Omnitrope was given market authorisation, by the Commission, on 20 April 2006.

The EU is the first in the world to have defined a policy and legal framework for biosimilars. Absence of such regulation and biosimilars approval process in other countries, in particular in the United States, can lead to a competitive advantage to the EU biosimilars industry.

According to Commissionner Günter Verheugen, biosimilar medicines offer new opportunities "for the control of national healthcare expenditure".

As more biotechnology-based products come off patent, biosimilars will play an increasingly important role by providing lowercost, safe and effective versions of patent-expired biological medicines,” said the CEO of Sandoz, Dr. Andreas Rummelt. With marketing authorisation granted in Europe, Sandoz now hopes that the US Food and Drug Administration (FDA) will act to approve Omnitrope in the US.

European Generic Medicines Agency (EGA) has welcomed the new legal framework and thinks that the EU is now set to become "the global centre for R&D and production of this new generation of affordable, biotech pharmaceuticals, giving the EU a huge competitive advantage over other countries like the United States and Japan".

"From the point of vew of innovation and stimulating R&D on the sector, having a legal framework for biosimilars is not necessarily a good thing, as it allows maket to 'copy' existing drugs," said the chairman of EuropaBio's biosimilar medicinal products working group, Tom Bols.

The current EU-framework does not address labelling of biosimilars. EuropaBio points to this as an outstanding issue and highlights the need for a unique name and label for a biosimilar: "Clear and distinct labelling is essential to avoid confusion between the innovator product and a biosimilar and to facilitate pharmacovigilance obligations."


Friday, April 14, 2006

APIMEDICA2006 - Ist International Forum on Apitherapy

The "APIMEDICA2006 - Ist International Forum on Apitherapy" under the patronage of APIMONDIA is being organised in Athens, the capital of ancient and modern Greece.

Several new developments have contributed to our knowledge and understanding of the basic principles of using products of the beehive in modern medicine.

Increased problems with disease causing agents that has become resistant to modern antibiotics have made doctors all over the world asking for high quality, efficient alternative methods and means to cure diseases. APITHERAPY gives answers to this problem.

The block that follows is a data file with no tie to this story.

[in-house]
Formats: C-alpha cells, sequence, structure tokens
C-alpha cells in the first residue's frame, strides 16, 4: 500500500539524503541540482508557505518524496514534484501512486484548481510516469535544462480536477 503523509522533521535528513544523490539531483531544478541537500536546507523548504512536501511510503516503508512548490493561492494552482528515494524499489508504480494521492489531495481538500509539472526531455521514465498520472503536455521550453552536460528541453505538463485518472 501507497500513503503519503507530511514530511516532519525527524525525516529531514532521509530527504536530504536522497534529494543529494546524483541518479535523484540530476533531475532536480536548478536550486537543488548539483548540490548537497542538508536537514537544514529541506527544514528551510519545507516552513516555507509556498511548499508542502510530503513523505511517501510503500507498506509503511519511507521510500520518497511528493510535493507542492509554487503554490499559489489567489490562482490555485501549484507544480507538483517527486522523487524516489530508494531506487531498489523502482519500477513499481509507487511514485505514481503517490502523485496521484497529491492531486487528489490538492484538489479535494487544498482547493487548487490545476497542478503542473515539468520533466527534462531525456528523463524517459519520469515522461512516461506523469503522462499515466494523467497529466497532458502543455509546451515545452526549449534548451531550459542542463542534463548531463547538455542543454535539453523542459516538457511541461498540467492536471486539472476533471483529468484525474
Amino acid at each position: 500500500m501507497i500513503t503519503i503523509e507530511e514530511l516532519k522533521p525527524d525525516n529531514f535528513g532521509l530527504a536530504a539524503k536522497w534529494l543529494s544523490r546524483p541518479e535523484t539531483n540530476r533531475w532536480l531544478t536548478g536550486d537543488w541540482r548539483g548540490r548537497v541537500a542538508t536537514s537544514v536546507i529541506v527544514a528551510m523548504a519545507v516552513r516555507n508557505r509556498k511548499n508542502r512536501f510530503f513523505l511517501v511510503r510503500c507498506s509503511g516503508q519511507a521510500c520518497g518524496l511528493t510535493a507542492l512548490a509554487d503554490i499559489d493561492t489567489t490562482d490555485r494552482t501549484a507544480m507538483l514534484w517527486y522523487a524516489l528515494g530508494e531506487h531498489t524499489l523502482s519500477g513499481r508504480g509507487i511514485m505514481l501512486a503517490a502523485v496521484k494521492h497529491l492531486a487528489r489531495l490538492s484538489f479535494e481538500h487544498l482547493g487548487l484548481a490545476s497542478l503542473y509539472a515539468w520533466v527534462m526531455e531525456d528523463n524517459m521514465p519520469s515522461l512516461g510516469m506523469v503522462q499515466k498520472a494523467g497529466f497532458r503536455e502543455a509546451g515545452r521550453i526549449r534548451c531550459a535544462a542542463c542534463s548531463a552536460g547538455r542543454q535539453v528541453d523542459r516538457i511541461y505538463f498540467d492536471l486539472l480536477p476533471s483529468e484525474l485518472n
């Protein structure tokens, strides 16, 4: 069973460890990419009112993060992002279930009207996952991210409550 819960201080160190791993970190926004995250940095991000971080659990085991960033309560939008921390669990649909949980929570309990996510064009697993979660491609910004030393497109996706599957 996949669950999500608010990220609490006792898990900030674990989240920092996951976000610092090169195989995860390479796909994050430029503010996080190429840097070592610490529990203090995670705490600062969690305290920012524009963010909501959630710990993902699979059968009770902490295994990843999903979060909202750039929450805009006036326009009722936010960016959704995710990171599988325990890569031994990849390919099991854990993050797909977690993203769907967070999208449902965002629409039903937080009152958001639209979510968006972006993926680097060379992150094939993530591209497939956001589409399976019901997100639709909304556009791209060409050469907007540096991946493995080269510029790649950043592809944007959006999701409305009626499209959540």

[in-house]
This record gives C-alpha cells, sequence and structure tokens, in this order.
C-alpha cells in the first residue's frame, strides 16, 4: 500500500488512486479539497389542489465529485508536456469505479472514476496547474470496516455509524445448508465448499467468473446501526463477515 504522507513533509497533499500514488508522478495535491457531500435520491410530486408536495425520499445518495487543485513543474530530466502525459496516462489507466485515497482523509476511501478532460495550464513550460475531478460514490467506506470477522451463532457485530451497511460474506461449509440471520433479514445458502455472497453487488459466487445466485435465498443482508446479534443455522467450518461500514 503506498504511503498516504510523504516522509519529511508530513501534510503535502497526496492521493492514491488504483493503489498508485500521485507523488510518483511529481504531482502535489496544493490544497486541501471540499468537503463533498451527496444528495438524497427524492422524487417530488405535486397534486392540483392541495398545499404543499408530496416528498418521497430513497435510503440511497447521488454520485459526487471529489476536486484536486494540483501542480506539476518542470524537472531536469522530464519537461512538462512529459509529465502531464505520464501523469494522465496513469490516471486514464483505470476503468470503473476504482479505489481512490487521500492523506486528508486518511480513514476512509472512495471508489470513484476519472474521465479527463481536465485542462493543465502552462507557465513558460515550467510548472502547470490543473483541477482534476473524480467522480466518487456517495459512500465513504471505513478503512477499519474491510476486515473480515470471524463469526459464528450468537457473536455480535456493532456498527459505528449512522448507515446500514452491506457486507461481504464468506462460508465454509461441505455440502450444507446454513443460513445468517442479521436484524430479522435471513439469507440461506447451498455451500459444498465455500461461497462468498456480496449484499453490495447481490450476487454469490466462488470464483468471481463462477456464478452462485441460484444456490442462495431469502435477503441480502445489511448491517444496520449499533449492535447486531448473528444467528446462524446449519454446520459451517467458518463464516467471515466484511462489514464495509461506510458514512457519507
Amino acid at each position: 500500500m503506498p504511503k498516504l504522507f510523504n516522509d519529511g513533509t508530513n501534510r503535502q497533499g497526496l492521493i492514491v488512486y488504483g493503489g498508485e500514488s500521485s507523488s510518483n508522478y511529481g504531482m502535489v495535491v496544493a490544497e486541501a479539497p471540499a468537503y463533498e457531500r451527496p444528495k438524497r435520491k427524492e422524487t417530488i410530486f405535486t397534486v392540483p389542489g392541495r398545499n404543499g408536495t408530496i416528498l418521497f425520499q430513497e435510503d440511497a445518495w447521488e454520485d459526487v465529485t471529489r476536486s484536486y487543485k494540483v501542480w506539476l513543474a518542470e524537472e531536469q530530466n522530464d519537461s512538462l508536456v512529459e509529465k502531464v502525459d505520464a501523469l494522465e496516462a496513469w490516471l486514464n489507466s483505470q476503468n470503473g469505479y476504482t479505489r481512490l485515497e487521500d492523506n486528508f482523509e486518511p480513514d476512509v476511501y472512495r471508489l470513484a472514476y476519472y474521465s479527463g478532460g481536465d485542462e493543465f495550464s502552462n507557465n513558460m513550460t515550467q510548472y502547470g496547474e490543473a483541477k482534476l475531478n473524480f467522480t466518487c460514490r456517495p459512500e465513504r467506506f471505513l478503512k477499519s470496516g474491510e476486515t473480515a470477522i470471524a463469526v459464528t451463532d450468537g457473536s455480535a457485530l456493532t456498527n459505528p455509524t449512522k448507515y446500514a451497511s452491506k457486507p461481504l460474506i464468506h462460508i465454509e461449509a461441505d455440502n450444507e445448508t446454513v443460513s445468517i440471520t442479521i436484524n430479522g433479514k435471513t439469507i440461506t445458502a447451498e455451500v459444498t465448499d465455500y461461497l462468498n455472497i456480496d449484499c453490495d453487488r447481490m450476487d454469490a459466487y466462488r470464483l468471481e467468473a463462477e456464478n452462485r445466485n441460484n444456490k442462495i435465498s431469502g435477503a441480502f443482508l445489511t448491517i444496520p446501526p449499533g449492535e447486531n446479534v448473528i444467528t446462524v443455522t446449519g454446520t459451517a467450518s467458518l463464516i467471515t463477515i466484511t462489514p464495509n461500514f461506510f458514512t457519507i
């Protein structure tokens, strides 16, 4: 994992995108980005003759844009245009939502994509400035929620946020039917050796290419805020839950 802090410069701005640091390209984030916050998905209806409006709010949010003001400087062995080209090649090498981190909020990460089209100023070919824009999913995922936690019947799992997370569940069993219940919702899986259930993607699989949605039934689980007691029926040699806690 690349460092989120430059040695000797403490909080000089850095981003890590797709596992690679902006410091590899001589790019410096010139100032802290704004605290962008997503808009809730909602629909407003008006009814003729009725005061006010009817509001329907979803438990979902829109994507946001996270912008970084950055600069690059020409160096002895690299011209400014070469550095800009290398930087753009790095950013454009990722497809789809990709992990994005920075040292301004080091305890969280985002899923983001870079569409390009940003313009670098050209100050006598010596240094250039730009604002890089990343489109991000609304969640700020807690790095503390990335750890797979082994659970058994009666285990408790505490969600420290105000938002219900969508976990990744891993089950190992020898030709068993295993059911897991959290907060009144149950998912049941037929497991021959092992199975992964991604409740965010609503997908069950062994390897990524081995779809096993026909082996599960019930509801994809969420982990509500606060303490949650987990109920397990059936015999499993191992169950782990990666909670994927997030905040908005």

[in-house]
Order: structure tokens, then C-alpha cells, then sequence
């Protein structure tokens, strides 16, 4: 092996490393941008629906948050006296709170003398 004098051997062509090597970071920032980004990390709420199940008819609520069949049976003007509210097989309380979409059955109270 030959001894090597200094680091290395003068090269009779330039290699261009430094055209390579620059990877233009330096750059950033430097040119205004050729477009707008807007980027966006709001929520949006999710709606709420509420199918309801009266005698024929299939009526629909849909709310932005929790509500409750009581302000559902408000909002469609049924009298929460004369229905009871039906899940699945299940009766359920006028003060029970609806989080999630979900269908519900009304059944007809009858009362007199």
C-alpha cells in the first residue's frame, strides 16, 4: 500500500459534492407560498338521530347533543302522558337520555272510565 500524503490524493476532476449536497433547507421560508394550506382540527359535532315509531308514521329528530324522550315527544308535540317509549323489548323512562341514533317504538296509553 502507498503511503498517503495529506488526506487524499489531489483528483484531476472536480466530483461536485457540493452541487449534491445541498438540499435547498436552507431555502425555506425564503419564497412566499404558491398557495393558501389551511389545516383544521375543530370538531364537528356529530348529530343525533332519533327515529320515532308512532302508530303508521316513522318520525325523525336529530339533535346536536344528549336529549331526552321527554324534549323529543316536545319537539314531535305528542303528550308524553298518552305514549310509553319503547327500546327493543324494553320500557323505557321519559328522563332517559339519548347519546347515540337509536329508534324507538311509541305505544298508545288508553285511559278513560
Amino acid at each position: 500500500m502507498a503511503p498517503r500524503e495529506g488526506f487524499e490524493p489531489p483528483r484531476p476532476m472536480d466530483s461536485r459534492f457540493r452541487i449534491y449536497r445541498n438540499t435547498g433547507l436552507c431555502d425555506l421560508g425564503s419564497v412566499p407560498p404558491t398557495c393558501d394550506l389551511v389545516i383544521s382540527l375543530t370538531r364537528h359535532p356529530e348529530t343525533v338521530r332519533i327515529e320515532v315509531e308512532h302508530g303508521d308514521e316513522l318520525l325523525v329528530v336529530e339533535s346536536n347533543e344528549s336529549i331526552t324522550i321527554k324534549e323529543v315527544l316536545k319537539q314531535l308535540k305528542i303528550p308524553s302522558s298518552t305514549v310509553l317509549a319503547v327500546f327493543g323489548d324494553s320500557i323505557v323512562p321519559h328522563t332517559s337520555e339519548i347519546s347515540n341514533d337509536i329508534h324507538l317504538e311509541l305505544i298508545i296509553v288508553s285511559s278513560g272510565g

The high cost of many pharmaceutical products mean that they are not available for the majority of people in the world today. APITHERAPY might in many cases give an answer to the problem.

The co-operation within APIMONDIA of strong bodies working with the therapeutic and dietetic values of APITHERAPY has meant a strong development and new knowledge since our last Symposium in 1998.

APIMONDIA is with its Standing Commission on APITHERAPY actively involved in the developments. Extensive studies and research have been carried out in hospitals. Strong efforts are put into involving international organisations in the implementation of the methods in the hospitals around the world.

Doctors, scientists, administrators and development workers meet in Athens for the "APIMEDICA2006 - Ist International Forum on Apitherapy" 12 - 15 October 2006 to discuss and learn under the following broad headlines:

Health: Nutrition, prevention of stress,
Well being: Illnesses, Infectious diseases, Autoimmune diseases, Cancer.
Research issues.

Asger Søgaard Jørgensen

The Greek Scientific Apitherapy Center, pursuing its efforts for the study, documentation and demonstration of the therapeutic qualities of bee products, organizes its 3rd annual conference.

This time, the scope of the event is considerably broadened; it has become international through the cooperation of Apimondia, the world organization for apiculture. Therefore, in October we host in our country "APIMEDICA 2006 - 1st International Forum on Apitherapy" which will be the worldwide event on the subject.

During the conference you will have the opportunity to learn the latest developments in the relevant field of research on a global scale as well as get informed by a number of specialists from various medical domains on the practical applications of apitherapy in health prevention, hygiene and treatment of various diseases.

We believe that the presence of the people involved in the health sector in this conference and the knowledge to be drawn from it will be most valuable for all and that through the dissemination of apitherapy we will contribute to the amelioration of health services and life quality.

D.A. Selianakis
President M.B. Greek Scientific Apitherapy Center


Sunday, April 02, 2006

European Commission warns about fake drugs on the internet

The European Commission ( has issued a warning that fakes of the medicine rimonabant are currently being sold via several websites. Rimonabant has been developed to treat obesity and related risk factors and smoking cessation[1].

The medicine is still under evaluation by the European Medicines Agency (EMEA). The product will only receive marketing authorisation by the European Commission once its quality, safety and efficacy have been satisfactorily established by the EMEA scientific committee, and this approval is still pending. Once approved, the company intends to market rimonabant under the name AcompliaTM.

Patients who buy unlicensed and counterfeit or illicit copies of rimonabant may be putting their health at risk. This latest example underlines European Commission concern that criminals are taking advantage of the anonymity of the internet to sell fake, adulterated and unlicensed medicines to an unsuspecting public, putting lives at risk as well as undermining the pharmaceutical industry.

Commission Vice-President Günter Verheugen responsible for enterprise and industry products said: “I am alarmed at the ever increasing number of counterfeit medicines sold via the internet. This represents a real danger to the health of patients. The Commission is working with European and international partners to do everything possible to ensure legal methods for marketing of medicines are respected and enforced.”